08 May Garden Spot: Indoor or Out
Spring is a fantastic time to dig in the soil and plant some flowers. If you don’t have much space or time, not to worry, try planting a container garden. It’s a simple and compact way to add splashes of color to a patio, deck, or front step.
Pick out a container that fits the location you’ve set aside for your “garden” and make sure it has a drainage hole.
Select a recipe of plants with different heights, colors and textures.
Annuals are great for adding instant color and many bloom throughout the summer.
Choose your plants based on sun exposure. For shady areas, try using coleus, impatiens and begonias. Petunias and geraniums thrive in the sun.
You’ll also need potting soil and water. Contact your local nursery for more ideas about plants that will work for your climate and sun exposure.
While the summertime allows us to enjoy planting outdoors, don’t forget that you can also enjoy plants on the inside all year long. Besides, brightening up a room, houseplants help clean your indoor air which is known to be far more polluted than the air outside. They can filter out certain pollutants from chemicals found in carpeting, house hold cleaners, furniture, glue, paint, plastics and more.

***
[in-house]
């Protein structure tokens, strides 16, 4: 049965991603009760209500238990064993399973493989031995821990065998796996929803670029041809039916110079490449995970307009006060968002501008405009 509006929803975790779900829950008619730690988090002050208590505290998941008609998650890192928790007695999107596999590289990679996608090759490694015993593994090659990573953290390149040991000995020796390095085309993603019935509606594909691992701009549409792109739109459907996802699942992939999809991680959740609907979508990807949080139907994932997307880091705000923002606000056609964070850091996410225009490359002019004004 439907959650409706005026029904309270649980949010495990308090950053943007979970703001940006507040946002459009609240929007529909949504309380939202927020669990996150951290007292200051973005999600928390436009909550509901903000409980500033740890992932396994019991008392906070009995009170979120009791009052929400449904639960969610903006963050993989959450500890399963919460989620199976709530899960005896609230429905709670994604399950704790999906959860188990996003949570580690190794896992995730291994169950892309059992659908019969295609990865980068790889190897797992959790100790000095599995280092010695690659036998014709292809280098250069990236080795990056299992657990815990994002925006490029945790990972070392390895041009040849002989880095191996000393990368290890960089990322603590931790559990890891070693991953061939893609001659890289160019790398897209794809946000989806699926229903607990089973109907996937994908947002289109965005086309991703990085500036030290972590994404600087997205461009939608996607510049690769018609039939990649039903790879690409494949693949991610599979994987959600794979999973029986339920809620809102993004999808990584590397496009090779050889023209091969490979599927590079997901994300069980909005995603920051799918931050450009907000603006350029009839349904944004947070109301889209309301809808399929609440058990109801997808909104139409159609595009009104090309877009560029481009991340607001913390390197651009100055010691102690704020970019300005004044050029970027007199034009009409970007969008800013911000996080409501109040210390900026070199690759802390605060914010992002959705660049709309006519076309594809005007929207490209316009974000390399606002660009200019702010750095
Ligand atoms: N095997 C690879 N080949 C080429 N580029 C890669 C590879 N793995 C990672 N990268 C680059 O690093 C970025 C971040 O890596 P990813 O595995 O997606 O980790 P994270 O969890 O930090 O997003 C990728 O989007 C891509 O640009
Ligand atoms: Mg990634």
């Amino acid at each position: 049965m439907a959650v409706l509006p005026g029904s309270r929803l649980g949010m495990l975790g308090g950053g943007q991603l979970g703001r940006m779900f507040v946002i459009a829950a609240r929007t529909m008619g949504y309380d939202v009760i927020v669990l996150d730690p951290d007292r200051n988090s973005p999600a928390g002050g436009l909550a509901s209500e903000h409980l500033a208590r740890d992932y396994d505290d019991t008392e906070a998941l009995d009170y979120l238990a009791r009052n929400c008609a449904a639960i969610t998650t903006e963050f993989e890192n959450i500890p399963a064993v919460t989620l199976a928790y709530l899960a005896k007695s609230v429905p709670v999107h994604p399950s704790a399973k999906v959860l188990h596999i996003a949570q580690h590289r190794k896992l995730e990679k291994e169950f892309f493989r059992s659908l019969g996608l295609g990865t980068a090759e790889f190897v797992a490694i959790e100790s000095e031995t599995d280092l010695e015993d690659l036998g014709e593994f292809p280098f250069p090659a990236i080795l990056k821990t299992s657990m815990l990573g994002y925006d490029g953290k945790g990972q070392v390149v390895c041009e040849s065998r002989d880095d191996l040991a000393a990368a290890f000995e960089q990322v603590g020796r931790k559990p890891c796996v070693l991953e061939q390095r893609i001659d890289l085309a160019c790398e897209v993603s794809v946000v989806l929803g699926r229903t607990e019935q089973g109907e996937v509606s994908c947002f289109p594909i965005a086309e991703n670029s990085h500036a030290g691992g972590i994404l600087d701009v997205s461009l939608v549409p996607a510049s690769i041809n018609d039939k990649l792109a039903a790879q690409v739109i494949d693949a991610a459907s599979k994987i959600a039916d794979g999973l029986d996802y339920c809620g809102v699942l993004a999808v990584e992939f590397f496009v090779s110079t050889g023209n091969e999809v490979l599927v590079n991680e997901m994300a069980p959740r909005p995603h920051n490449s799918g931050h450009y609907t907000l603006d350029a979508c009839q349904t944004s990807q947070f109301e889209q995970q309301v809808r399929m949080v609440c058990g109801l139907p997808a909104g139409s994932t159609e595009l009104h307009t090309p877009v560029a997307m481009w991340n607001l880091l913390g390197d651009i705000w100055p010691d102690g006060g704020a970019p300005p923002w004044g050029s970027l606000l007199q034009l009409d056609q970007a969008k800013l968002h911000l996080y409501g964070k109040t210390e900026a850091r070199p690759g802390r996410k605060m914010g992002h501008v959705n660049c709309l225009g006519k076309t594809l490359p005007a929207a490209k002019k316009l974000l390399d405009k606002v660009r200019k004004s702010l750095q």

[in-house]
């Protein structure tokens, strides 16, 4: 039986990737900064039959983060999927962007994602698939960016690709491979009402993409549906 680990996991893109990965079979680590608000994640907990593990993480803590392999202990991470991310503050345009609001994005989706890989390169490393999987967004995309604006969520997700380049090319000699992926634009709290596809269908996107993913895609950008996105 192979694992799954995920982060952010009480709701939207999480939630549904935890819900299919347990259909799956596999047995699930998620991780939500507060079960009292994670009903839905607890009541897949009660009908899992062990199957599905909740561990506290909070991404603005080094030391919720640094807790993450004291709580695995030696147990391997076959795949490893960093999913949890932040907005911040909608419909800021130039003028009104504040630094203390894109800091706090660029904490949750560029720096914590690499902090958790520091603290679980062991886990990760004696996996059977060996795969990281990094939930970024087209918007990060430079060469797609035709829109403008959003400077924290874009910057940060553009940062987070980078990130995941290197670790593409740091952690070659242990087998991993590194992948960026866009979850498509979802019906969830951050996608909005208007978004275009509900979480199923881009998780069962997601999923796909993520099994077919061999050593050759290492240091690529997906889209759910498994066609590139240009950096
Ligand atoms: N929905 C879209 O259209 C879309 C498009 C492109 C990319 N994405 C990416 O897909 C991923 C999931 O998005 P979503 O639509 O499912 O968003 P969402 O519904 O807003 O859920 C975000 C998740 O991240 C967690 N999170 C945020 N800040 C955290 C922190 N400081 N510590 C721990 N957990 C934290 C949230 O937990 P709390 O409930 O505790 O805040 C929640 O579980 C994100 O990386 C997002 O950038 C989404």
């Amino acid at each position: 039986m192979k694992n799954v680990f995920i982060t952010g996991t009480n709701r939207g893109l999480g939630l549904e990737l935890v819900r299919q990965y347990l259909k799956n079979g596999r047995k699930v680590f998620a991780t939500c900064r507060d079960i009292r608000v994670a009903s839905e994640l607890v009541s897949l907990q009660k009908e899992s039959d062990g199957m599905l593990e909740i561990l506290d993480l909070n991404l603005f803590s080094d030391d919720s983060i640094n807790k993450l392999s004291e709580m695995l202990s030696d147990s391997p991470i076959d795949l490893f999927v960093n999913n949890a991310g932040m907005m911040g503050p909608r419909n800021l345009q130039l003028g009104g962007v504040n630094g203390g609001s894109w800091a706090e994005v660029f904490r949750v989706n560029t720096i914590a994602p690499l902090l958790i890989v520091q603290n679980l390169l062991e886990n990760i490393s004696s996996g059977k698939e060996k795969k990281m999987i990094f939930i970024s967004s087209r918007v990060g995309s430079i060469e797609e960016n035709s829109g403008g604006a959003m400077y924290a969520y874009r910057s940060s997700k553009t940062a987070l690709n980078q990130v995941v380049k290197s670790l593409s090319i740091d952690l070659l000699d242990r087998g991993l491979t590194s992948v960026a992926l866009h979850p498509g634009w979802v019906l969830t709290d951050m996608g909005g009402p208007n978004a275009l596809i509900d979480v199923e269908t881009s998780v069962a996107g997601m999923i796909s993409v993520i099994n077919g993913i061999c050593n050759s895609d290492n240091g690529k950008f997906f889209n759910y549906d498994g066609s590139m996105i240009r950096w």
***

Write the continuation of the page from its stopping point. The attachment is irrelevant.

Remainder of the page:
Here’s a list of great plants that help improve indoor air quality:
Spider plant – a hardy plant for those without much gardening experience
Aloe – perfect for the kitchen sun
Azalea – do really well in cooler temps such as your basement
Bamboo palm – likes the shady places
Chrysanthemum – full of color and enjoys a sunny spot
Peace lily – lovely when it blossoms, likes shade and regular watering
Snake plant – thrives in humid, low light spots such as a bathroom
Still stuck on where to put plants inside? Put the most plants in the rooms you use the most. Happy planting, inside or out!